Farmers lose paddy to rat infestation in Zhemgang

In what might come as an odd case of human-wildlife conflict, farmers in Zhemgang are losing paddy saplings to a rat infestation. The rodents have started infesting around five acres of paddy fields belonging to three households in Grasphay village of Trong Gewog. According to the villagers, unlike other cases of human-wildlife conflict, it is challenging to guard the fields against rats as they cannot be kept away by interventions such as fencing. 

Bum Tashi

One of the affected farmers in Grasphay village is 79-year-old Bum Tashi.

Every morning he goes around inspecting the damages and is greeted with remains of paddy saplings left by the rats. He owns about four acres of paddy fields. He says the rodents have started infesting at least one acre so far.

Bum Tashi said unlike damage by other wild animals such as wild boars and monkeys, rats attack the stem of the saplings which affects growth. He added the rats mostly infest the fields after weeding.

“For wild animals, we have solutions like wire mesh fencing to protect our crops but rats come out at night and we cannot protect our crops by fencing. So, the biggest threat to our crops is a rat. I don’t know if there is a better solution from the agriculture sector’s side. I am thinking about discussing the matter with them,” said Bum Tashi.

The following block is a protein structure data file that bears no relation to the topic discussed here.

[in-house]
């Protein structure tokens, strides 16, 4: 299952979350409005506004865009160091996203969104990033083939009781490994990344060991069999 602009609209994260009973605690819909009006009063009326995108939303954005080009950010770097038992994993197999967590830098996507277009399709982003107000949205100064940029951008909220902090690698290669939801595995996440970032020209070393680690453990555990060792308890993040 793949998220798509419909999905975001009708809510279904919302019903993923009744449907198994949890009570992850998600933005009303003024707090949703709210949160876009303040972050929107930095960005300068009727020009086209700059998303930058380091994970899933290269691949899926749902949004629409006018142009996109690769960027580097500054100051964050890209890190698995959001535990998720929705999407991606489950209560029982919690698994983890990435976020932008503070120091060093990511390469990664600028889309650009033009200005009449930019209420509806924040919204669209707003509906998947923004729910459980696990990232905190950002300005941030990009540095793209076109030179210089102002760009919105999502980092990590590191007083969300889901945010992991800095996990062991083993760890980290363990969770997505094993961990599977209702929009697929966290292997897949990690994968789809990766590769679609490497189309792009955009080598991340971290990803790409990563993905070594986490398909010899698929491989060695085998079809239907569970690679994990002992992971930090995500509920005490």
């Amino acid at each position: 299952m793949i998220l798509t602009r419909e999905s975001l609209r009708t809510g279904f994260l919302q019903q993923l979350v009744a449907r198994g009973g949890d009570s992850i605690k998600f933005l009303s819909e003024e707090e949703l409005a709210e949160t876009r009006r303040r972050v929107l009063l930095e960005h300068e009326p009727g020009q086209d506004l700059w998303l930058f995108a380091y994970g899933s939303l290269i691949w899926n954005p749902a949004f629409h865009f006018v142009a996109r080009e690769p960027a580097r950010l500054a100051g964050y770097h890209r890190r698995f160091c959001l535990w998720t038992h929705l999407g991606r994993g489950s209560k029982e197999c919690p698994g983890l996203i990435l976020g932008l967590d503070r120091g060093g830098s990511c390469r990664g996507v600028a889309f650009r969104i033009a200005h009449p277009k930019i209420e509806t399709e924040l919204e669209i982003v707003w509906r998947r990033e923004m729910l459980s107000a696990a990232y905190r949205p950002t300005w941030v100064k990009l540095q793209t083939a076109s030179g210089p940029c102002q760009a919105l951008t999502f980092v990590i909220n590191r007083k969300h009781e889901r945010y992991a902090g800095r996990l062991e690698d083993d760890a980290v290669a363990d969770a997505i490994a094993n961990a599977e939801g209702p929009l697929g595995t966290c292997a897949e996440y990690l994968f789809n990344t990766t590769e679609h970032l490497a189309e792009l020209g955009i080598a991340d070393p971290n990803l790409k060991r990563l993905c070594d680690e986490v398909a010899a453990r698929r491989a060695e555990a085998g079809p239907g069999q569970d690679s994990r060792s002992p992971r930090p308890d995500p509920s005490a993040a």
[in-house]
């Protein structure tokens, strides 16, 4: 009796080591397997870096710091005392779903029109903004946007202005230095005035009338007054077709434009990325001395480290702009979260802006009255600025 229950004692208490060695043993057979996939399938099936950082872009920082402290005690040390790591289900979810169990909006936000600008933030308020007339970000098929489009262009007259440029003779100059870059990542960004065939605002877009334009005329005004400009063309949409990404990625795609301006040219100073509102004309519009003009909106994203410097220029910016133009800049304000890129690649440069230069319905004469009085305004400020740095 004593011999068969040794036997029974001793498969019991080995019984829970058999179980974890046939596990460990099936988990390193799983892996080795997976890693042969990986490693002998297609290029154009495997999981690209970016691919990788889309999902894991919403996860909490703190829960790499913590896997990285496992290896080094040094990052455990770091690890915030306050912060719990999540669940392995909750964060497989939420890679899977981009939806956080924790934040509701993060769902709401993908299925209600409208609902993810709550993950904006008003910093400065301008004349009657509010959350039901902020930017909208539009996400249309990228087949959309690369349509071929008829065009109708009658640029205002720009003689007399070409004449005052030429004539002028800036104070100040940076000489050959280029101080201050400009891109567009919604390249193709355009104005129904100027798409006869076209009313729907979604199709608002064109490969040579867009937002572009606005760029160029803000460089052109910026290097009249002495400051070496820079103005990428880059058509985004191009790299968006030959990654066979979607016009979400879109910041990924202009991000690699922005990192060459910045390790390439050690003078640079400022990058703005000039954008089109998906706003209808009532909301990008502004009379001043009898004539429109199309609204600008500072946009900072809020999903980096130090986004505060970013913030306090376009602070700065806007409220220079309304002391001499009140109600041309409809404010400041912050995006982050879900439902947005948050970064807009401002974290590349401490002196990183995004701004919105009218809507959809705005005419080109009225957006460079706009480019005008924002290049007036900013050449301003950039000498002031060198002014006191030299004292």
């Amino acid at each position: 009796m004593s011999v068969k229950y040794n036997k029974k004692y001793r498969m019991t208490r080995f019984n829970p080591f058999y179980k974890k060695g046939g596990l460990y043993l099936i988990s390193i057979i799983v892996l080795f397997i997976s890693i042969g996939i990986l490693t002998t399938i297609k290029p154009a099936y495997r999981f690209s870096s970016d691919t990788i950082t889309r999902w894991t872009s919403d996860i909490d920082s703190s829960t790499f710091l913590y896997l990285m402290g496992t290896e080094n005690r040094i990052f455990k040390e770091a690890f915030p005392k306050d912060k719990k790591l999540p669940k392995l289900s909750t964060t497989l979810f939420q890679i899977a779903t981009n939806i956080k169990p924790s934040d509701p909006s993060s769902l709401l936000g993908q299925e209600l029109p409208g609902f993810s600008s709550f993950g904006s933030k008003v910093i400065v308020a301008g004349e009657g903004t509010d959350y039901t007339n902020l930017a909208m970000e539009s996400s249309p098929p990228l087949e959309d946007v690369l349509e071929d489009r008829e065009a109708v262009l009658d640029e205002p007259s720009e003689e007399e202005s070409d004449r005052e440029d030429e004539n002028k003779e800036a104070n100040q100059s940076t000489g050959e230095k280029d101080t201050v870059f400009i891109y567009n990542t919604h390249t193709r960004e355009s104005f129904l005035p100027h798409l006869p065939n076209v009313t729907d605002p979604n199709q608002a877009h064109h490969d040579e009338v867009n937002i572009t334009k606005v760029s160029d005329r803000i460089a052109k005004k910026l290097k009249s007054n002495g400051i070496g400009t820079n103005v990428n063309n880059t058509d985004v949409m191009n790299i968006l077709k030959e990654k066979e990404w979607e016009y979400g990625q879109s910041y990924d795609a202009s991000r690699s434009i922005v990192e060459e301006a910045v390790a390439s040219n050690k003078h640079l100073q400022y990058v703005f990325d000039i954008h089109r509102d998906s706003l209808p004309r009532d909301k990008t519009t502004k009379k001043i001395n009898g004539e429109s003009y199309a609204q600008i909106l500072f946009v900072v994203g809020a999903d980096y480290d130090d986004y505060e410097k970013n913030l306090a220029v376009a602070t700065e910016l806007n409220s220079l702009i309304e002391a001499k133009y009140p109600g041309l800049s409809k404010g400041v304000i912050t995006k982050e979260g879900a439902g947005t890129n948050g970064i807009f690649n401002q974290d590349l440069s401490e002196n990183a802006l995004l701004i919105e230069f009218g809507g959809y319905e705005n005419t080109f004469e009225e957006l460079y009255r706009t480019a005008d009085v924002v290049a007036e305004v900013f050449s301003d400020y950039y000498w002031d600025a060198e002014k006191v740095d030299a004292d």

Besides being a staple diet, rice is one of the main sources of income for many farmers in the village.

“I am told by the agriculture officials out here that there is no remedy for the rat infestation. In the past, we could use some medicine but now the issue has become severe. Even our hands are peeling doing weeding every time. However, that cannot help keep the rodents at bay,” said Leki Dema.

District agriculture officials said they are aware of rat infestations in a few villages of Zhemgang and added the farmers will soon be provided with chemicals.

The officials added the only solution, for now, is to keep the field flooded with water and clear the surrounding bushes.

Bum Tashi and the other affected households fear that their families might have to buy rice even for self-consumption let alone earn income from the sale of the crop this season.

Pema Samdrup, Zhemgang

Edited by Phub Gyem

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